Living Cover: A New Strategy to Protect Drinking Water, Lakes and Streams
Thursday, September 28, 2017
3 p.m. - 4 p.m. CDT
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“Living cover” includes perennial crops, native grasses and prairie plants, cover crops and forests – all of which hold water on the landscape, filter contaminants, reduce runoff to lakes and streams, and allow clean water to recharge aquifers, protecting drinking water sources. Explore a range of tools that encourage living cover, from water quality credits to easements, cost-share programs and, of course, planning and zoning.
Both agriculture and clean water are central to Minnesota’s economy and quality of life. Agricultural practices have intensified in recent decades in response to global market forces, state and federal policy, and climate change – the range for growing corn and soybeans now includes northern Minnesota, and pinelands in the north central region are being converted to potato crops. These landscape-scale changes contribute excess nutrients and sediment to Minnesota’s waters, to the point where up to 40% of surface waters are not swimmable or fishable and drinking water supplies in many communities are threatened by high levels of nitrates.
One approach to this intractable problem is to promote living cover – to increase the amount of land covered with perennial crops, permanent vegetation, cover crop plantings, and shoulder season crops such as winter wheat and rye. The challenge is how to provide incentives for farmers to plant these crops, especially in the most vulnerable locations. Without a market for perennial crops, there are few options short of permanent – and costly – easements.
This session will focus on several new initiatives that promote living cover.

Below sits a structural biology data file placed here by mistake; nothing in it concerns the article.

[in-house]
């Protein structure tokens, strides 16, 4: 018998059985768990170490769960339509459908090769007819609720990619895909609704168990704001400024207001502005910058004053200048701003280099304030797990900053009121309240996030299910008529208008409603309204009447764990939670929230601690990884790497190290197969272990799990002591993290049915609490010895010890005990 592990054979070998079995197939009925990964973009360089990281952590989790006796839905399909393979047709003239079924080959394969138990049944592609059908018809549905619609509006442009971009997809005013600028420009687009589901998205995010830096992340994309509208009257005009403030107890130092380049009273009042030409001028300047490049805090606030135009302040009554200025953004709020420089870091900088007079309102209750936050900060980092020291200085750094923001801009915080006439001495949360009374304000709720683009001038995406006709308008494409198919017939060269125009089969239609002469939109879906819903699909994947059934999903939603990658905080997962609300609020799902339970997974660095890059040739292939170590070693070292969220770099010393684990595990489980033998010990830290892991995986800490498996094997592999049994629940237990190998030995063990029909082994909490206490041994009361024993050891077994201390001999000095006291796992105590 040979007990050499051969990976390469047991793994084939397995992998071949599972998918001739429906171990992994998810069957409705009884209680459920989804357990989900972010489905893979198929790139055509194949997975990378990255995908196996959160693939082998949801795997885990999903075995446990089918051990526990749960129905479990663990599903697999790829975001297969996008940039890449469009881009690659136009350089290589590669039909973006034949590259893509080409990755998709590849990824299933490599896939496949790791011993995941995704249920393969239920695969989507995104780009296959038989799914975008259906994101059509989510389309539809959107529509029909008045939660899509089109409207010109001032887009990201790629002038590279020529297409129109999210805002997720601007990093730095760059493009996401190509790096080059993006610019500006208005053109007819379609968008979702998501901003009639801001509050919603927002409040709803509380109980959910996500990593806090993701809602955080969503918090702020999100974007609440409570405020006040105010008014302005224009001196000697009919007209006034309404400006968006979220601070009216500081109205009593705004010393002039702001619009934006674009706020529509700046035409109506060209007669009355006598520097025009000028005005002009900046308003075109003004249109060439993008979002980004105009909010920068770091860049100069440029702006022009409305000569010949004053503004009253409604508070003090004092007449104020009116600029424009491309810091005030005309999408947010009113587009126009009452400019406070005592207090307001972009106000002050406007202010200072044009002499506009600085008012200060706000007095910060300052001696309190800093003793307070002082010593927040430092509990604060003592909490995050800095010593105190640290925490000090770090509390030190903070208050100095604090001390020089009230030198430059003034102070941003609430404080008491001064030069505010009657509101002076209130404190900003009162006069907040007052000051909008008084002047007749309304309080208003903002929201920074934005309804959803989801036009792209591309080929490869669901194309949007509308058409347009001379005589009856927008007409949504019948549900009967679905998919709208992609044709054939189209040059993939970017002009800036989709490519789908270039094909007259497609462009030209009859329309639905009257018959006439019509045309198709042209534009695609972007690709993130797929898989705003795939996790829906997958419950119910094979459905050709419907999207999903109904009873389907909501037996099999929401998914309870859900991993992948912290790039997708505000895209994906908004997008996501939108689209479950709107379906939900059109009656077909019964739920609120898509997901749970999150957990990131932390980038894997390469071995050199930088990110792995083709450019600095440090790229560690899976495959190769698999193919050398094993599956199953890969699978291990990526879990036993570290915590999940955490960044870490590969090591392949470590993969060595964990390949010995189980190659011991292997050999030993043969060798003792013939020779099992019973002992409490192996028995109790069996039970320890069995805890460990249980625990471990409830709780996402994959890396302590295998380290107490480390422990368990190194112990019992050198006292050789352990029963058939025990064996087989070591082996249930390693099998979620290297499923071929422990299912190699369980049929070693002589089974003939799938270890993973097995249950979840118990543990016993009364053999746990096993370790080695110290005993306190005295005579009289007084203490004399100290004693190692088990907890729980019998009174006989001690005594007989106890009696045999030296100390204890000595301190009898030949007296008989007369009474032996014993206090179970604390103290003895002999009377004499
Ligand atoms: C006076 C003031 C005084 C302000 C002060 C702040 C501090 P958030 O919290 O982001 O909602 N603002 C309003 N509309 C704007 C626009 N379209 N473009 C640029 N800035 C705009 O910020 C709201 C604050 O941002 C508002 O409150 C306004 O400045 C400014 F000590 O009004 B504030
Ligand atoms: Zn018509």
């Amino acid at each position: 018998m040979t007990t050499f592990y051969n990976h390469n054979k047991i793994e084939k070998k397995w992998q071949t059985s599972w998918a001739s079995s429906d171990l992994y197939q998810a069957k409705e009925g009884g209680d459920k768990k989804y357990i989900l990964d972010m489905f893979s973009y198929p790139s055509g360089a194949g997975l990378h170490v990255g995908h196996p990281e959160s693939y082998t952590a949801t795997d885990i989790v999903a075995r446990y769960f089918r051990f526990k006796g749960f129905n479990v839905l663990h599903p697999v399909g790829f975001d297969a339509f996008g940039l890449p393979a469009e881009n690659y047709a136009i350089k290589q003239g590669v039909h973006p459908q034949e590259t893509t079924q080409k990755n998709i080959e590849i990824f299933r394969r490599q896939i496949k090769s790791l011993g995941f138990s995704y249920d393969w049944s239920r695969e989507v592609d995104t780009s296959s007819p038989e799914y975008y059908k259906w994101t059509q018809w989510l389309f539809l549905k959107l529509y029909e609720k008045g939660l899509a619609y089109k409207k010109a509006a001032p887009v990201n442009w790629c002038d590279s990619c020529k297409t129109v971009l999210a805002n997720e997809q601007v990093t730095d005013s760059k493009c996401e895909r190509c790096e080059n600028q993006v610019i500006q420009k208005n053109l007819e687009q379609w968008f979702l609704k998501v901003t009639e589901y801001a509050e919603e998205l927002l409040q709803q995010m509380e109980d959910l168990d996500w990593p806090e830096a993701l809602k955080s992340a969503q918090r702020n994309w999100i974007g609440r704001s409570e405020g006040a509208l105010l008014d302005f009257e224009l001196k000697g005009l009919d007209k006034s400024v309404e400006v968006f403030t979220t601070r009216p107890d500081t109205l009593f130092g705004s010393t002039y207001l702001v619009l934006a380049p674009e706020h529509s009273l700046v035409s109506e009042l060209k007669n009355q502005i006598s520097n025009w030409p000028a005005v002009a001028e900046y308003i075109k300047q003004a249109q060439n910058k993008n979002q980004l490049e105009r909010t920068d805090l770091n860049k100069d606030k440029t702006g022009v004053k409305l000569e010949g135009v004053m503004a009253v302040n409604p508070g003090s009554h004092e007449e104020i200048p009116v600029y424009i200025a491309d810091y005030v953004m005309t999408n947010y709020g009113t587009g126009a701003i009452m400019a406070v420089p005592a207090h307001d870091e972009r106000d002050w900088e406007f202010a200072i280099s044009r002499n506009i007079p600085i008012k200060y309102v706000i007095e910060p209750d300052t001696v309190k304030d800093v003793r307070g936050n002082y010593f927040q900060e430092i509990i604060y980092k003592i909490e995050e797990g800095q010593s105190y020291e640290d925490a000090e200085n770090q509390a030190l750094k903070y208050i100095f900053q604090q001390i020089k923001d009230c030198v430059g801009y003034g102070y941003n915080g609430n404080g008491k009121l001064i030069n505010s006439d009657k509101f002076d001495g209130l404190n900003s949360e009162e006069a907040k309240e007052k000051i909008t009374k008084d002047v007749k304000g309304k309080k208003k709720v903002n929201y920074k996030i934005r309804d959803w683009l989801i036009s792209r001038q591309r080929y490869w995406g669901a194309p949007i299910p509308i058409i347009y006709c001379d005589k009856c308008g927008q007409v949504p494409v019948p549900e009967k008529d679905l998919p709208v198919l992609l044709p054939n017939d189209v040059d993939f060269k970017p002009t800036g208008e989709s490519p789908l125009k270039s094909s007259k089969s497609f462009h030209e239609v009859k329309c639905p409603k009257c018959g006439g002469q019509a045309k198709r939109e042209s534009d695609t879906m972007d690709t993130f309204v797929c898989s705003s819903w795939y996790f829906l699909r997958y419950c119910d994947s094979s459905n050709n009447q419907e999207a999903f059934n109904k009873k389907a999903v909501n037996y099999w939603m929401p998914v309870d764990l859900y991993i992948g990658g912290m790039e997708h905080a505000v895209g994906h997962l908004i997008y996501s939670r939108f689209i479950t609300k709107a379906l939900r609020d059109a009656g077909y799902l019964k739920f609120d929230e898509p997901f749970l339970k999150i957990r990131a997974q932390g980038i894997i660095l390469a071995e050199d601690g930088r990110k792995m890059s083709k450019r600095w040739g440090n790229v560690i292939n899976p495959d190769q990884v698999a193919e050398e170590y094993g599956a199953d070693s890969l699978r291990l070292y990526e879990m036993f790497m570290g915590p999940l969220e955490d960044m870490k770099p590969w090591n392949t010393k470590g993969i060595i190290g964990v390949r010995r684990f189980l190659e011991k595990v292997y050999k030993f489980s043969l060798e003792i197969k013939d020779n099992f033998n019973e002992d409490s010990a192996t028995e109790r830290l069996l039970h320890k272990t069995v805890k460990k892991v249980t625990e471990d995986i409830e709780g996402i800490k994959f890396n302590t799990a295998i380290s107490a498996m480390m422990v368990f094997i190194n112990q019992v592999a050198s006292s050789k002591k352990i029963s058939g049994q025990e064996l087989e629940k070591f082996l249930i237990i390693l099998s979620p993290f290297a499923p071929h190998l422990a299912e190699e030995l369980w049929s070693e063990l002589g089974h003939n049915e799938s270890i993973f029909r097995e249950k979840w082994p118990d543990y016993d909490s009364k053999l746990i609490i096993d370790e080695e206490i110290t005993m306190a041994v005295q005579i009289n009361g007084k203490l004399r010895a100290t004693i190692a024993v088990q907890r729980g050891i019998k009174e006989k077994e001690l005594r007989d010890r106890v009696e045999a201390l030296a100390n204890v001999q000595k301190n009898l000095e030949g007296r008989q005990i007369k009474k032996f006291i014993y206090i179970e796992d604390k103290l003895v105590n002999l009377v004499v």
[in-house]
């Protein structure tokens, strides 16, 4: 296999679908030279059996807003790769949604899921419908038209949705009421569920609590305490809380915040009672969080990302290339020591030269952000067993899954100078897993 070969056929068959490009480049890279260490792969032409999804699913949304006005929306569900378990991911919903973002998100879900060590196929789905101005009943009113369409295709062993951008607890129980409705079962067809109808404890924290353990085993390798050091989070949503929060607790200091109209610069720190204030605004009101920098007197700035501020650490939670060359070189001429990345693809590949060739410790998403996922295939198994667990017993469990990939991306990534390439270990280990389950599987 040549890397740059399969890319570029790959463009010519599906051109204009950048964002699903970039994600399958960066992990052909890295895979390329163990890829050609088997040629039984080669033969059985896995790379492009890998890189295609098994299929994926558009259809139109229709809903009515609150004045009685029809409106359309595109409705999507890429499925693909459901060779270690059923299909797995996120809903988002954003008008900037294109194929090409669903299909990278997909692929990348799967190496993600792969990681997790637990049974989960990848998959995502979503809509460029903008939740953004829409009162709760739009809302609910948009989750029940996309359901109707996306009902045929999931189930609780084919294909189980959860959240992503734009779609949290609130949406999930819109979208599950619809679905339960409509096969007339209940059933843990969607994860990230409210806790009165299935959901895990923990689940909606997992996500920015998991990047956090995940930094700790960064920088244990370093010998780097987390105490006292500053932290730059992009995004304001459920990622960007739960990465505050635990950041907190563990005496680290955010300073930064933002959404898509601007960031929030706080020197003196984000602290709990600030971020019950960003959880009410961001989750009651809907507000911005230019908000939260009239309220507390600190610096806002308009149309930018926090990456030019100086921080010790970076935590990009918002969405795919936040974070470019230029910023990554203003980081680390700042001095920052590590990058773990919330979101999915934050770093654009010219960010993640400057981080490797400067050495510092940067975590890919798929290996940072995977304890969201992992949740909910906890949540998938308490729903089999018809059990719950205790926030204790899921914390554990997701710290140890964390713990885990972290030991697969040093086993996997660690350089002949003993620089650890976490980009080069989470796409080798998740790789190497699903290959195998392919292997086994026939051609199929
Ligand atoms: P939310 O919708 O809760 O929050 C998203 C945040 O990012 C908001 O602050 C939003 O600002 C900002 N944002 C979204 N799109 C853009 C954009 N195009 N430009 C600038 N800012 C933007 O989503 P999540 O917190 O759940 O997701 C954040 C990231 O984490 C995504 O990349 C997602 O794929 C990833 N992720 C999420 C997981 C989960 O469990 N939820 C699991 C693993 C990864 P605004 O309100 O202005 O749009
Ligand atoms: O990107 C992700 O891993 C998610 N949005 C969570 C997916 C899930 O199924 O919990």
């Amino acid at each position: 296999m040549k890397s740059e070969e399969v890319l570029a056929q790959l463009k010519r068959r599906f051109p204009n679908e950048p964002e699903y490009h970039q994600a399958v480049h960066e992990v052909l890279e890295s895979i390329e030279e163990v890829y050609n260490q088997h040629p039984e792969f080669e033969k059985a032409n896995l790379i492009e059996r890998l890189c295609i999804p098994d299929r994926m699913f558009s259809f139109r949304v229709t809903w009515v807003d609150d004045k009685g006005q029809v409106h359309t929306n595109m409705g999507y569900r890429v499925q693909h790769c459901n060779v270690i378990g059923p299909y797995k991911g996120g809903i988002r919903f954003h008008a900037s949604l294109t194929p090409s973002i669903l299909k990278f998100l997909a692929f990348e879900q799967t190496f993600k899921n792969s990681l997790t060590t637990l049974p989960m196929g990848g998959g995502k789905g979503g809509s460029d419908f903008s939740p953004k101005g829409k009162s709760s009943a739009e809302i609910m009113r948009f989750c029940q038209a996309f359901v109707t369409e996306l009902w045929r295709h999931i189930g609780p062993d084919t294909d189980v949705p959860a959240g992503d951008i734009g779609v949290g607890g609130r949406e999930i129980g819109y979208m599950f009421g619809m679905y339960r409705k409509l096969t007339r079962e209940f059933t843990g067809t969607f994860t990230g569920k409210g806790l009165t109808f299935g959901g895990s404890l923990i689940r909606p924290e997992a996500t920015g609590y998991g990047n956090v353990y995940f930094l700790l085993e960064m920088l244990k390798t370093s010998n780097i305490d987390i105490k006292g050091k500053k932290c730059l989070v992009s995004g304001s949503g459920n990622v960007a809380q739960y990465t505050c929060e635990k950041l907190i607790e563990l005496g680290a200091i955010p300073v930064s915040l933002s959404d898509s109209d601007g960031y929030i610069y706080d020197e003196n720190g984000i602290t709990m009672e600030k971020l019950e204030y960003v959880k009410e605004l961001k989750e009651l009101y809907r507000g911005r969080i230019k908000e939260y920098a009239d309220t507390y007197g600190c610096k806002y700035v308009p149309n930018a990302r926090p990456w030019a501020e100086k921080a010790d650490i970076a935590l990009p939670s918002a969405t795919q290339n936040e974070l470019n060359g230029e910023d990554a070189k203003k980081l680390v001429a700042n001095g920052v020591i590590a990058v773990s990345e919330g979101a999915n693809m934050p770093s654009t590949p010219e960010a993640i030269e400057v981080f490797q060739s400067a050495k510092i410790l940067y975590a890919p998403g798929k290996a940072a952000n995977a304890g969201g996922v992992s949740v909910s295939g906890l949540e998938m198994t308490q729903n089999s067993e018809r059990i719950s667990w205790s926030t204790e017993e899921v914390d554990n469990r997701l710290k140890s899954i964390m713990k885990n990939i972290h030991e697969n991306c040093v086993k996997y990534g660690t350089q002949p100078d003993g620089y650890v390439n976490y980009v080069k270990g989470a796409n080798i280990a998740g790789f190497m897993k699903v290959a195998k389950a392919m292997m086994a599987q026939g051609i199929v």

• The Working Lands Watershed Restoration Program – a new report by the Board of Water and Soil Resource to the state legislature that will identify incentives for landowners to grow perennial and cover crops to improve water quality, and assess potential uses of these crops for grazing, livestock feed, heat, power, or biofuels.
• Prioritizing living cover in high risk wellhead protection areas – agricultural best management practices in wellhead protection areas are essential, but are not enough to prevent contamination of groundwater. Establishing living cover in high risk areas can prevent and reduce groundwater contamination.
• Trading of water quality credits to support planting of perennial crops in vulnerable wellhead protection areas, as currently being demonstrated in the Cold Spring and St. Peter areas.
Learning objectives: Attendees will gain 1) increased awareness of the connection between living cover and water quality/drinking water supplies; 2) knowledge of resources available to assist in water supply protection efforts; and 3) ability to incorporate strategies for increasing living cover and improving water quality in local plans and regulations.
Suzanne Rhees, AICPNone
Jane Kansier, email@example.com